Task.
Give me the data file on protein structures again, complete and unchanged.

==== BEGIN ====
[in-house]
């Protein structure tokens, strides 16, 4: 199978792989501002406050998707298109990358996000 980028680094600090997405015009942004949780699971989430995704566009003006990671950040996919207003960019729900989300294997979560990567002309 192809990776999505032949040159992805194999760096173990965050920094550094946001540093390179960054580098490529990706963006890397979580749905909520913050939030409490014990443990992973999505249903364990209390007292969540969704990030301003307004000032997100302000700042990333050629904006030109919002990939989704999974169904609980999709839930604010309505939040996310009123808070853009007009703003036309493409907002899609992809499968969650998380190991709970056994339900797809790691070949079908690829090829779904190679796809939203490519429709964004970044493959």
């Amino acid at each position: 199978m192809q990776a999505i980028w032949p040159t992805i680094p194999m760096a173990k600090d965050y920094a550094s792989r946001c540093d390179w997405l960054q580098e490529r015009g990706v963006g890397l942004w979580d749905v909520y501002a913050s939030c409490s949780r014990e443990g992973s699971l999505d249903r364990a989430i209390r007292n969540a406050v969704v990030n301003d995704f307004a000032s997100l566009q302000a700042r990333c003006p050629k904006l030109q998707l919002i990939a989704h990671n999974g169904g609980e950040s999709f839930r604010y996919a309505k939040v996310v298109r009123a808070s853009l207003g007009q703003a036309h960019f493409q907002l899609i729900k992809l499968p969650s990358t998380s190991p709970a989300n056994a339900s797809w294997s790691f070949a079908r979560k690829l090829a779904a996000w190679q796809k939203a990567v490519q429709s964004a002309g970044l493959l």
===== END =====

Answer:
[in-house]
């Protein structure tokens, strides 16, 4: 199978792989501002406050998707298109990358996000 980028680094600090997405015009942004949780699971989430995704566009003006990671950040996919207003960019729900989300294997979560990567002309 192809990776999505032949040159992805194999760096173990965050920094550094946001540093390179960054580098490529990706963006890397979580749905909520913050939030409490014990443990992973999505249903364990209390007292969540969704990030301003307004000032997100302000700042990333050629904006030109919002990939989704999974169904609980999709839930604010309505939040996310009123808070853009007009703003036309493409907002899609992809499968969650998380190991709970056994339900797809790691070949079908690829090829779904190679796809939203490519429709964004970044493959």
């Amino acid at each position: 199978m192809q990776a999505i980028w032949p040159t992805i680094p194999m760096a173990k600090d965050y920094a550094s792989r946001c540093d390179w997405l960054q580098e490529r015009g990706v963006g890397l942004w979580d749905v909520y501002a913050s939030c409490s949780r014990e443990g992973s699971l999505d249903r364990a989430i209390r007292n969540a406050v969704v990030n301003d995704f307004a000032s997100l566009q302000a700042r990333c003006p050629k904006l030109q998707l919002i990939a989704h990671n999974g169904g609980e950040s999709f839930r604010y996919a309505k939040v996310v298109r009123a808070s853009l207003g007009q703003a036309h960019f493409q907002l899609i729900k992809l499968p969650s990358t998380s190991p709970a989300n056994a339900s797809w294997s790691f070949a079908r979560k690829l090829a779904a996000w190679q796809k939203a990567v490519q429709s964004a002309g970044l493959l």